Dr. Jerry Moore, professor of anthropology, has been selected to serve as editor of Ñawpa Pacha: Journal of Andean Archaeology, beginning in March and will serve for a minimum of two years. The publication, whose name means “antiquity” in the Incan language, is the oldest and most prestigious peer-reviewed journal on Andean studies, and was established in 1963 by the late John H. Rowe, a leading specialist on Peruvian archaeology at the University of California, Berkeley.
“Over the last 47 years, Ñawpa Pacha has been the journal of record for archaeological research in this broad region with a complex and profound prehistory,” says Moore. “I am proud to contribute to that historic mission.”
Moore, whose research has included taking CSU Dominguez Hills students to experience prehistory studies in Tumbes, Peru says that the study of Andean archaeology has undergone broad and profound changes in the last several decades. He says that he looks forward to inviting more South American scholars of archaeology from South America to publish their findings in Ñawpa Pacha.
“There are many more South Americans who are involved in archaeological research, and that has changed the focus and practice of Andean archaeology,” says Moore. “The involvement of South Americans in Andean archaeology brings new perspectives into the field. People connect to the cultural and historical legacies in fundamentally different ways than, for example, I do as a foreign archaeologist working in South America. I want Ñawpa Pacha to highlight these new perspectives on the ancient Andes.”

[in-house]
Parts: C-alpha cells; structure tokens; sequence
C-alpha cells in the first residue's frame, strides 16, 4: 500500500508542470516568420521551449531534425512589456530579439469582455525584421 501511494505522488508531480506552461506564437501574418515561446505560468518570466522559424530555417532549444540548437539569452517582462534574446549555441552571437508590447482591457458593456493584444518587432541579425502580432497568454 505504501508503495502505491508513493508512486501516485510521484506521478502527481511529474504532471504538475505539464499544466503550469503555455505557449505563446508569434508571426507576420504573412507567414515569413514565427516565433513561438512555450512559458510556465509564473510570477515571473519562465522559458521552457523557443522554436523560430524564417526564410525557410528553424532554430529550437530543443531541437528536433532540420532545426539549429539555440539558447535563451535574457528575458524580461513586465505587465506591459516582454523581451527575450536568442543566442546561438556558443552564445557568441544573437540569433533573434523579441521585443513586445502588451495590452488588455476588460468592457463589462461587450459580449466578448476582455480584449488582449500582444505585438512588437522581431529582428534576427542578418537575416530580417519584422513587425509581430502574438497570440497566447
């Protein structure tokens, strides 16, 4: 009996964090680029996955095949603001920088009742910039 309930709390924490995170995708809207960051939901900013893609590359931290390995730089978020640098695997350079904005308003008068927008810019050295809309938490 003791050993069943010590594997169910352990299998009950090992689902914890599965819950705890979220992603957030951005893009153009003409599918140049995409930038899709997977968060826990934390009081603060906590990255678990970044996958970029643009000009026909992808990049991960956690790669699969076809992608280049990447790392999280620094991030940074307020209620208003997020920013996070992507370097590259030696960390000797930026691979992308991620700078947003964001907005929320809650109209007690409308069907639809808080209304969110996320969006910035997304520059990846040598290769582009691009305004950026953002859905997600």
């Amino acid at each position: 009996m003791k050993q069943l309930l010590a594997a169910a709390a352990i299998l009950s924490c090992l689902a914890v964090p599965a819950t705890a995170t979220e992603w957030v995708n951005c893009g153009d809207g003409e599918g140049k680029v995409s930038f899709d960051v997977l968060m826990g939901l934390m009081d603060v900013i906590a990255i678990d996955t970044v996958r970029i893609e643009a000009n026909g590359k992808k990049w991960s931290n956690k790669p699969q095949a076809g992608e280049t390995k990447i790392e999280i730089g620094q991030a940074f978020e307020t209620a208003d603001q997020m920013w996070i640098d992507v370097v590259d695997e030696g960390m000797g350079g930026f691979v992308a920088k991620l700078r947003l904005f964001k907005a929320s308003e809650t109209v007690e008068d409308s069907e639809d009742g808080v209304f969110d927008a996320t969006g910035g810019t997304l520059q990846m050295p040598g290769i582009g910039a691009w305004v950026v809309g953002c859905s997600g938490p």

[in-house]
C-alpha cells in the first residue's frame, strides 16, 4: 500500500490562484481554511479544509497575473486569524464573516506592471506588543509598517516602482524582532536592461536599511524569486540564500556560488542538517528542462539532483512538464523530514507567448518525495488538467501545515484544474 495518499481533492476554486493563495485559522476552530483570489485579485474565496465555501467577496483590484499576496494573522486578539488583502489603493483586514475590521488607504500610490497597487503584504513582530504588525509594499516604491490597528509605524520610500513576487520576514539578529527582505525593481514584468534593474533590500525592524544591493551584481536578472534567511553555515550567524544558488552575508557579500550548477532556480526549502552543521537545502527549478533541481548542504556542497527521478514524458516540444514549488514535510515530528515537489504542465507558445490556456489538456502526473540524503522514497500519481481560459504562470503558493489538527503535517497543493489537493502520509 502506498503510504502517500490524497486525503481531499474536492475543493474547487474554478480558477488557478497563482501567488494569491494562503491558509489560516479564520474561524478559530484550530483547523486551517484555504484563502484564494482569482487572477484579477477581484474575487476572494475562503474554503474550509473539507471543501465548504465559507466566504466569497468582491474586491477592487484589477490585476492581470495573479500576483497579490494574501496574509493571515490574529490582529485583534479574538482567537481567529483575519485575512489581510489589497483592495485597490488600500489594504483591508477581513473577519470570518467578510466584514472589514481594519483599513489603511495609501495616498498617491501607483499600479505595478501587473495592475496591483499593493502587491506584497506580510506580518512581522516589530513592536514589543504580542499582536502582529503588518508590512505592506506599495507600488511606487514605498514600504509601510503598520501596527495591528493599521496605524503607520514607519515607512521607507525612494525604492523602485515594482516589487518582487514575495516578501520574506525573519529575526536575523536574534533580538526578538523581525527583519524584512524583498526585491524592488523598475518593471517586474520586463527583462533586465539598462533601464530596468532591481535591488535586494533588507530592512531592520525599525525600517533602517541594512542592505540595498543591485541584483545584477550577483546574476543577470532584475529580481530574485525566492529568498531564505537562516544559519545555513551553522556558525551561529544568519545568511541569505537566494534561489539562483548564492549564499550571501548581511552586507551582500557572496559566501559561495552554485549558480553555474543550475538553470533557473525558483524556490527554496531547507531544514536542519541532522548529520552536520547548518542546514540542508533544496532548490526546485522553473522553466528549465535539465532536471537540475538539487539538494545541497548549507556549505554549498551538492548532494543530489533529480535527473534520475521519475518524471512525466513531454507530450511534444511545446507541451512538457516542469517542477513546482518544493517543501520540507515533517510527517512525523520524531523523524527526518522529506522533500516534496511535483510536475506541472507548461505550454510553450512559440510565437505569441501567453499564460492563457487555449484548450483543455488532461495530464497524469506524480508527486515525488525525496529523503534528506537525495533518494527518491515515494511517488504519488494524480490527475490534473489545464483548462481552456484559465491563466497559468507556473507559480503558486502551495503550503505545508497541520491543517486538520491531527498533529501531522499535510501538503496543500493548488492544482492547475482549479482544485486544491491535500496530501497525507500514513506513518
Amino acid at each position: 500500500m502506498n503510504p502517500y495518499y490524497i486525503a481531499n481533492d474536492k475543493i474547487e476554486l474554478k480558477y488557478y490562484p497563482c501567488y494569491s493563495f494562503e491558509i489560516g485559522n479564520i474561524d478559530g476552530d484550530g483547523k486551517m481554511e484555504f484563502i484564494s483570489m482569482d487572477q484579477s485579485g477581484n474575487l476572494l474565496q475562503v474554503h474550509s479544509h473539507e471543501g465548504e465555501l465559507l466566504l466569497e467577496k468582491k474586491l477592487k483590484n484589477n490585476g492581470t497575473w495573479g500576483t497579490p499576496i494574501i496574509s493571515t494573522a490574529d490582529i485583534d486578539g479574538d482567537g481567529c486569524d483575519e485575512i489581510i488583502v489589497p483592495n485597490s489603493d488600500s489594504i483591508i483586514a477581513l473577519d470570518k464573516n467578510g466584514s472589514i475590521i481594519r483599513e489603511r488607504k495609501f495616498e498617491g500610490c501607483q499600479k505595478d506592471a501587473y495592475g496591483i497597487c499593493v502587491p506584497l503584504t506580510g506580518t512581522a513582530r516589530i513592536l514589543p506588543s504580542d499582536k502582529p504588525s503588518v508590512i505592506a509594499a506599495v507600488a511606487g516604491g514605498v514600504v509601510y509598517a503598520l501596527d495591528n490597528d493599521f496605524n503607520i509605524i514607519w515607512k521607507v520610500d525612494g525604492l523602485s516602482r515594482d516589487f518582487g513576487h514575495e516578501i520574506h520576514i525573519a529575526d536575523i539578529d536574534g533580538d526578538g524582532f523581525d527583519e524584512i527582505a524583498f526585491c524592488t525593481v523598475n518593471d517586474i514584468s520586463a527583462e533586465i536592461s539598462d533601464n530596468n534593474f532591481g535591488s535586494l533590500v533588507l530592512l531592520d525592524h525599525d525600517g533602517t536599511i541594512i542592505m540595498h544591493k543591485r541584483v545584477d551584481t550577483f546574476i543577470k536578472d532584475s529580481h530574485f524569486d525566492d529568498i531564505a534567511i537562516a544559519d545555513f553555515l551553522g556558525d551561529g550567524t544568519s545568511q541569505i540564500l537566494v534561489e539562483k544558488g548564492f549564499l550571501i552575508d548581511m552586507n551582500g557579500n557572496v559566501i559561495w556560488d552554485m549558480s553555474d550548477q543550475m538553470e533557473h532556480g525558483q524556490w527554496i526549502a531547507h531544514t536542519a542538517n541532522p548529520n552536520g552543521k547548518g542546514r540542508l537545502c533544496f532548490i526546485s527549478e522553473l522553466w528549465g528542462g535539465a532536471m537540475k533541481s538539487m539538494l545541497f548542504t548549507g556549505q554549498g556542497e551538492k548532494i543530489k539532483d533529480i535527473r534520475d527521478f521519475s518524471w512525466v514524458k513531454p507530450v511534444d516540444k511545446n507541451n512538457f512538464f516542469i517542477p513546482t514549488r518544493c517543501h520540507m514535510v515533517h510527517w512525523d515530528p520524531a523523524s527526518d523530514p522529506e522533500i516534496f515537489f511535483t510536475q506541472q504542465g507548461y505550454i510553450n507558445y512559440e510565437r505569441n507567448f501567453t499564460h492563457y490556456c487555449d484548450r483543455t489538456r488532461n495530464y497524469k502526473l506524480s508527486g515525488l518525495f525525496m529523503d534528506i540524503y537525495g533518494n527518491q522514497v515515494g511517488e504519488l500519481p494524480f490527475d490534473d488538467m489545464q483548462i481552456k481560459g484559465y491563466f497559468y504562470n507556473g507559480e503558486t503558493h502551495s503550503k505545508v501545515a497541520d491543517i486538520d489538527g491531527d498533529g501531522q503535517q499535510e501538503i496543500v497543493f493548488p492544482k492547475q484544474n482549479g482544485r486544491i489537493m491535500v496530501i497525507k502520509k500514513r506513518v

“In addition, more and more areas have been explored,” he says. “Our understanding of the broad contours of Andean prehistory has been fundamentally reshaped over the last 50 years, with archaeologists applying new technologies and analytical methods to learn fascinating details about the past. And finally, we are beginning to perceive connections that ancient Andean peoples had with societies in other regions, such as with Pre-Hispanic Amazonian societies.”
Moore’s latest writings on Andean studies include “Making a Huaca: Memory and Praxis in Pre-Hispanic Far Northern Peru,” which appeared in the December issue of the Journal of Social Archaeology, and “Architecture, Settlement and Formative Developments in the Equatorial Andes: New Discoveries in the Department of Tumbes, Peru,” which was published last July in Latin American Antiquity.
For more information on the study of anthropology at CSU Dominguez Hills, click here.